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#31
powder

powder

  • 105 posts

Again, I don't think this is right. Like Stef points out, the point of debate is to have a back and forth, not to speak past each other. As I described above, Stef was very consistent about that. And he had made his main argument at the beginning and at the end of the "debate". If you missed his core argument, then you missed two opportunities to hear it all laid out.

 

I don't know how people could think that Stef and Peter should share the responsibility for how badly that debate went. I don't think it's because I'm biased (which of course I am), I genuinely don't understand that.

It was not a good debate, PJ was not interested in debating, he just wanted to get his points across and reluctantly let SM chime in once in a while.  Still, I understand and heard SM's main argument, but can you show me where he directly addresses PJ's main thesis of how the need for survival and scarcity creates competition at the expense of others?  PJ insists that this 'fact' would create 'structural violence' without the market or the state, as these are both byproducts of the core drive to survive.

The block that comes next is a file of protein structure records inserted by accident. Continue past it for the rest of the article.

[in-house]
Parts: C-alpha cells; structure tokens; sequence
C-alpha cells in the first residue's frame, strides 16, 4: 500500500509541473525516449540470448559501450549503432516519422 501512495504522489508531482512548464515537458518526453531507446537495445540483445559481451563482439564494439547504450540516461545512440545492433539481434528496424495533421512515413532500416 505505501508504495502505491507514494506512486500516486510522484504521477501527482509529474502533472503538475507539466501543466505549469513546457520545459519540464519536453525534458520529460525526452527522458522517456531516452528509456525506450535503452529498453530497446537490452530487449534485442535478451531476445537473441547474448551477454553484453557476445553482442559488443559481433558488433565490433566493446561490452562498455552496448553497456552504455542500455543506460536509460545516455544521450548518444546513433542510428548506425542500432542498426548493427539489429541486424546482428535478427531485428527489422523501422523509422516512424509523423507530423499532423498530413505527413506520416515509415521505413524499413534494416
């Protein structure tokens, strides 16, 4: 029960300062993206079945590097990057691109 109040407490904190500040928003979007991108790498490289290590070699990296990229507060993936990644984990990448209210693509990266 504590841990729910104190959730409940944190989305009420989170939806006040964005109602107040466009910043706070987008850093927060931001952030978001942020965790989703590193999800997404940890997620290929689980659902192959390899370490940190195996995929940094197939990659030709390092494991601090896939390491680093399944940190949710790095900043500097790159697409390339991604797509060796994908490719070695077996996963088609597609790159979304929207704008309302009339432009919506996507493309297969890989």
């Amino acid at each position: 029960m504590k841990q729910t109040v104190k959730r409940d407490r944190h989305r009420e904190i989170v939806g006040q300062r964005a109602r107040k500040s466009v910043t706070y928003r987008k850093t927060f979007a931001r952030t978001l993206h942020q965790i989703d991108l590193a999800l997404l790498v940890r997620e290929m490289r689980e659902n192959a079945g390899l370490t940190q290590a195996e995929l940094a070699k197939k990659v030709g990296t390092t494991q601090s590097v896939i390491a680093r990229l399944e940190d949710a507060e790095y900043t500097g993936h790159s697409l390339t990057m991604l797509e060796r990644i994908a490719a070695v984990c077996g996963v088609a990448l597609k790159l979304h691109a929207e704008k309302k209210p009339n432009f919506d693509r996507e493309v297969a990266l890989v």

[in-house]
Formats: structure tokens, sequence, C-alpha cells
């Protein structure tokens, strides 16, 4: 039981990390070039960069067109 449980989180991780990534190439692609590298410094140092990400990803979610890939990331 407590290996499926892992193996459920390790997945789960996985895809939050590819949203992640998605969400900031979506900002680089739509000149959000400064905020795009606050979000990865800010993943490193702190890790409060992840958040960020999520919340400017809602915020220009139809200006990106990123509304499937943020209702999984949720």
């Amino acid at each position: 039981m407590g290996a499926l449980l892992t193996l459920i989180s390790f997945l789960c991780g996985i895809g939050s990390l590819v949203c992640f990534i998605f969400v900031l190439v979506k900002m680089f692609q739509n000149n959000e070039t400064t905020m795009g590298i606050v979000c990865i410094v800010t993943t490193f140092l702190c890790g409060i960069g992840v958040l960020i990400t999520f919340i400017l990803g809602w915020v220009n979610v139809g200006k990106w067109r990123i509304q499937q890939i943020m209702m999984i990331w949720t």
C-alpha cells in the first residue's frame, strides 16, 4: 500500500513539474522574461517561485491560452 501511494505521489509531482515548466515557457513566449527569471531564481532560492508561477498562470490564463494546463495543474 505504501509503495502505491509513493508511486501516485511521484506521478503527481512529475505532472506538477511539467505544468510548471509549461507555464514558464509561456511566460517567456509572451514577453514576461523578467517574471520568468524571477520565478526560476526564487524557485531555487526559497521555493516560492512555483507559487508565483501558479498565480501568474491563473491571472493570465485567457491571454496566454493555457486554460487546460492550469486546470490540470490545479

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#32
nathanm

nathanm

  • 1771 posts

Nah, he seems like a ray of light, really.  Sometimes I mistake him for Jeffrey Tucker he's so full of cheer.  Here, print out this awesome motivational poster I found on the internet and hang it up on the Sunshine Board at work:

 

peter-joseph-zeitgeist-movement.jpg


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"The government always sneaks in when I'm half seized-over and purloins the very thread from my hanky!" - Joad Cressbeckler


#33
Wesley

Wesley

    Self-Excavator


  • 1232 posts

Does Peter Joseph ever come off as happy?

I'm not familiar with the man's presentations and am wondering about this, especially since the title of this thread may rightfully be properly truncated to "Peter Joseph is not happy." The current title seems somewhat narrow.

I think the problem is your "narrow use" of the word happy. After all, if Peter Joseph is always not happy, then it seems narrow and redundant to change the title to "Peter Joseph is not happy" and instead, it should be properly replaced with "Peter Joseph" which in itself holds the "is not happy" implication but is much broader in its usage.

 

**Scoffs**

 

Narrow-minded libertarians :verymad:


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#34
Rayne

Rayne

  • 33 posts

I feel sorry for Peter Joseph.  He needs a hug.  I wonder if he just got too deep into all of this stuff.  I mean, the original Zeitgeist performance was just a mulit-media percussion piece that he ended up posting to YouTube.  He says he never thought it would take off like it did.  Of course he is responsible for his own actions but he may have just gotten swept-up into a movement that he didn't fully understand.  He should stick to his documentaries and write some more music.  Culture in Decline is entertaining.